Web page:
Courting security

The Shuafat attack is another indication that the Supreme Court might err on risking Israeli lives.

border police mourn 224. (photo credit: AP)
border police mourn 224.
(photo credit: AP)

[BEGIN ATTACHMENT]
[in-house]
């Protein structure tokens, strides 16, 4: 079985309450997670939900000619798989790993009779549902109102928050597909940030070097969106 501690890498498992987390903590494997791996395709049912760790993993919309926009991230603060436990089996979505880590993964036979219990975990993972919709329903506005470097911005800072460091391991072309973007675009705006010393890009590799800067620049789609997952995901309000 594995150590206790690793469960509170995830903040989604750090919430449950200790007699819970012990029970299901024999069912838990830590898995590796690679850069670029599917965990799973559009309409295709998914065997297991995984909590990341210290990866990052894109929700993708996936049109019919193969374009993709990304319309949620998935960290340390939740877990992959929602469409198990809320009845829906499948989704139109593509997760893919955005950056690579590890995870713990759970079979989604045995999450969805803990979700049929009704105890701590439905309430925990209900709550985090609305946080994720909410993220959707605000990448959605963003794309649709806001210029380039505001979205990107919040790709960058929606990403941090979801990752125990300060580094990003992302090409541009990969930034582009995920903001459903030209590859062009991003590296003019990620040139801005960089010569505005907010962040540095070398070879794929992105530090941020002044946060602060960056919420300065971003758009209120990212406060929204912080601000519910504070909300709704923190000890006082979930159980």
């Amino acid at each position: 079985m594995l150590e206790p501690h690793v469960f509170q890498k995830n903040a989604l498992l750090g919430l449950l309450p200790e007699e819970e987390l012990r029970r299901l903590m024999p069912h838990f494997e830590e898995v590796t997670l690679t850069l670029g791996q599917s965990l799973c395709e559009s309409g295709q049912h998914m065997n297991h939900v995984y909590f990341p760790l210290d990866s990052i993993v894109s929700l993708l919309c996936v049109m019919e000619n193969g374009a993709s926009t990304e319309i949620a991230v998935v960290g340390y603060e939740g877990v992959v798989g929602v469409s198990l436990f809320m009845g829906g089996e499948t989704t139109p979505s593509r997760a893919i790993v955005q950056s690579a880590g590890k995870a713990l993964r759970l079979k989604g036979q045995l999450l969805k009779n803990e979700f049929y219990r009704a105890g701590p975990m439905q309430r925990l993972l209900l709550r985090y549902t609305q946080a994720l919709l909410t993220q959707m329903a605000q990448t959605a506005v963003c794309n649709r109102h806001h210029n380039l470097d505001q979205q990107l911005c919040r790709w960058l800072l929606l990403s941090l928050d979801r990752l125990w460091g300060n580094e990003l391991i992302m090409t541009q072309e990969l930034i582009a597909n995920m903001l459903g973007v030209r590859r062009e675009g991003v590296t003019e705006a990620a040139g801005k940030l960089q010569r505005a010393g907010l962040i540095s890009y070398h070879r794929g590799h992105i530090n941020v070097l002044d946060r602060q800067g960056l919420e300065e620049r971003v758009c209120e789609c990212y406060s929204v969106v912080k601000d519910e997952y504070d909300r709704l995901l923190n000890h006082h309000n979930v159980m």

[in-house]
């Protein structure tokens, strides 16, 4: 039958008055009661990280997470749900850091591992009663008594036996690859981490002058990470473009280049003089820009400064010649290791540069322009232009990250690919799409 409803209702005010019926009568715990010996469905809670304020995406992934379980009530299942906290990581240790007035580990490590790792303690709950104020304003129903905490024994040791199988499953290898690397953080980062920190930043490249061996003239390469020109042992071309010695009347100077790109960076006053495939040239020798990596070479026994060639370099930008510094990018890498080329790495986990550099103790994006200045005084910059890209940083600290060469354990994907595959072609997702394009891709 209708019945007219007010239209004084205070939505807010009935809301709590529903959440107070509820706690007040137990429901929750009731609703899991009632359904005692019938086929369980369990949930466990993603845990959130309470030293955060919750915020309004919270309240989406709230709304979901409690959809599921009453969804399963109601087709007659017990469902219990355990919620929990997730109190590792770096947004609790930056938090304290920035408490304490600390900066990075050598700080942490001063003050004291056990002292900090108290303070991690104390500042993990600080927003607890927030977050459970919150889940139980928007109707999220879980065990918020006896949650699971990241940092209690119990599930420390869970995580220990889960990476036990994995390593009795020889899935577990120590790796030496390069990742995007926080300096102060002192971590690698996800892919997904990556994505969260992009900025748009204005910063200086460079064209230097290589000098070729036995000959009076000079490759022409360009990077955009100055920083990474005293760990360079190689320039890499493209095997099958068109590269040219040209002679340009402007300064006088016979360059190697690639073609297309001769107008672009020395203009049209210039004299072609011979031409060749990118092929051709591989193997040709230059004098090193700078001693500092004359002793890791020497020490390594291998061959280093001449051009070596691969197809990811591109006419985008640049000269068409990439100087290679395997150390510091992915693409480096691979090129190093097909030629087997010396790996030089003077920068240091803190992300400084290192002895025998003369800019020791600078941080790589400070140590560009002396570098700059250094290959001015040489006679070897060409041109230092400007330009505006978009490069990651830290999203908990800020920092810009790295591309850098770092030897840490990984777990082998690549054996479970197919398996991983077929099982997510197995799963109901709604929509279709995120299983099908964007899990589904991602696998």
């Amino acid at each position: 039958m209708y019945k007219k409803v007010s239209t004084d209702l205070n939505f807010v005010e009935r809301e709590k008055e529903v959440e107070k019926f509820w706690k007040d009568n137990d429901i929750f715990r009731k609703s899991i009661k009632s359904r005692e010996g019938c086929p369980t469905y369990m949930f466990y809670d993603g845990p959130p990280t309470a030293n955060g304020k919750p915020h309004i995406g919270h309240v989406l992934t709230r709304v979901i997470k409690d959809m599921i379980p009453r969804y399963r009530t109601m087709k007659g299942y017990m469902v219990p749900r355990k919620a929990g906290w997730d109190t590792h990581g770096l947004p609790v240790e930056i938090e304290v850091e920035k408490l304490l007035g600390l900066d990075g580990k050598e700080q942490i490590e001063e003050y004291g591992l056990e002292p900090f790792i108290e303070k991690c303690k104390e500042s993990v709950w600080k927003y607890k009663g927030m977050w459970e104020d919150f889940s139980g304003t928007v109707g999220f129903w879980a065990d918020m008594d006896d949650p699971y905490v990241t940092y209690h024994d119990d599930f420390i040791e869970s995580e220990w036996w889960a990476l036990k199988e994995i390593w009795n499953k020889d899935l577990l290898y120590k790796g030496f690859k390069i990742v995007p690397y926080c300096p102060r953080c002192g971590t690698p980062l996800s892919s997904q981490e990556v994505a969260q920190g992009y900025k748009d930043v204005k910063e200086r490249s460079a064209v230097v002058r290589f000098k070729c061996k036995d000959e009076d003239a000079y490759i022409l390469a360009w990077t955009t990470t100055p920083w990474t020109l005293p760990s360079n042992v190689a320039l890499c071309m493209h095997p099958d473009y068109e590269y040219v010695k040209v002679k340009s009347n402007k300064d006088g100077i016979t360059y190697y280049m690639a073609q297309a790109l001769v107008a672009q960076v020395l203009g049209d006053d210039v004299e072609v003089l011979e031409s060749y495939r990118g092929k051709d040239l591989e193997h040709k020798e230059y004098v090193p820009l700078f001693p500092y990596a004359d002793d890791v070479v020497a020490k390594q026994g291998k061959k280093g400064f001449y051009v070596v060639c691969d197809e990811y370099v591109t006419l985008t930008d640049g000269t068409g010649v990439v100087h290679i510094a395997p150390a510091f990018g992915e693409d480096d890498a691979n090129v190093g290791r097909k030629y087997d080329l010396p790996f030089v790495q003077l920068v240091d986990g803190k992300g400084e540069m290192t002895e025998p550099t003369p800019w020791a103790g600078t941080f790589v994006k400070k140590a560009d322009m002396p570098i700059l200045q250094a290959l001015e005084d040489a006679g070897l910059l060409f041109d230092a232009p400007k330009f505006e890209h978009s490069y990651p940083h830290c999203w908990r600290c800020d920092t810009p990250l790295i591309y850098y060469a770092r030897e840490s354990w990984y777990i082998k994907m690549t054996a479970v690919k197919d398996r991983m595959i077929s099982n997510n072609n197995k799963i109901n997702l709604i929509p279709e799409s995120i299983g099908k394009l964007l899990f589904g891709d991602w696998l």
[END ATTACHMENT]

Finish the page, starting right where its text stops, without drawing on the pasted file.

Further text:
Border policeman Rami Zoari, 20, was murdered Thursday night and the policewoman on duty with him was seriously wounded in a shooting at a roadblock that was being manned late at night, contrary to their commander's best judgment. What befell the two young conscripts was, top Border Police officials said, "a disaster waiting to happen." The victims were described as "sitting ducks." The only reason they were there at night, according to the Israel Police's Insp.-Gen. David Cohen and Jerusalem District head Cmdr. Aharon Franco, was a High Court ruling that the police had no option but to obey. The roadblock in question is the smaller and more vulnerable of two checkpoints into Shuafat in northern Jerusalem and is earmarked for pedestrians only. It handles less traffic than its larger neighbor 200 meters away, whose guards are protected by concrete barriers and narrow approach tracks, which make passage possible only in single-file. Without such roadblocks, assailants - such as those who perpetrated the latest attacks - would be free to enter Jerusalem and beyond. The police had wanted to channel all movement after sundown to the larger crossing. But the Supreme Court, sitting as the High Court of Justice, ordered the smaller access route between Shuafat and Givat Ze'ev open 24 hours a day, out of concern for the quality of life of Shuafat's residents. "If it were up to me," Franco declared, "this crossing would have remained closed, but the Supreme Court imposed its will." The police and the IDF are security professionals, whose judgment and experience ought to serve as guidelines for judicial authorities. Those authorities, in turn, presumed to be as concerned about the safety of all Israelis as any branch of government, ought not to function like detached and indifferent UN observers. That does not mean the courts need routinely accept all such defense establishment recommendations. But it does mean that the greatest caution should be exercised when they are disregarded, as the court seeks to balance security needs with the imperative for "proportionality." The recurring judicial argument is that minimizing the grave risks cited by the defense authorities may cause "disproportionate interruption" to the Arab population's "fabric of life." However, there are no precise and objective gauges for measuring such proportionality, and all too often humanely-motivated court verdicts have devastating results. In 2004, for example, the court prevented the IDF from leveling a building overlooking the Kisufim junction leading to Gush Katif. That building was a snipers' nest and launching-ground for repeated attacks on Israeli vehicles. On May 2, 2004, Fatah terrorists exited it to stop a car driven by pregnant mother Tali Hatuel and her four young daughters. All were executed, one by one, at point-blank range; even the homicide of the eight-month fetus was "verified" by the killers. This is not to suggest that the court is directly liable in the Hatuels' slaying, in last week's Shuafat shooting, or for similar atrocities that took place in between. Those who bear the direct guilt, of course, are the terrorists and those who dispatch, incite and tolerate them. But the Supreme Court's decisions were contributing factors in calamities that the defense establishment had foreseen. This is not an exercise in Monday-morning quarterbacking, but a question of principle: To what degree should the judicial branch, which has no direct security expertise, override the security judgments of the executive branch? By the same token, it must be asked whether the justices are right to regard themselves as capable of ruling on where exactly to position every stretch of the security barrier regardless of the topography, and whether they are receiving the necessary expert input on these life-and-death decisions. Plainly, nonsecurity considerations, such as the impact on Palestinians' mobility, need to be taken into account. Plainly, too, however, the IDF makes clear that it does seek to balance security needs with the need to avoid unnecessary hardship to innocent Palestinians. No one has a monopoly over the best judgment in such life-and-death decisions. But the genius of democracy is seen not only when it grants the judiciary the power to override the executive branch. It is also seen when the judiciary sees fit to restrain itself, and chooses to act not as an executor, but as the arbiter of questions of law. The Shuafat attack and others are an indication that while there is a danger that the IDF might err on the side of Palestinian inconvenience, the Supreme Court might err on the side of risking Israeli lives.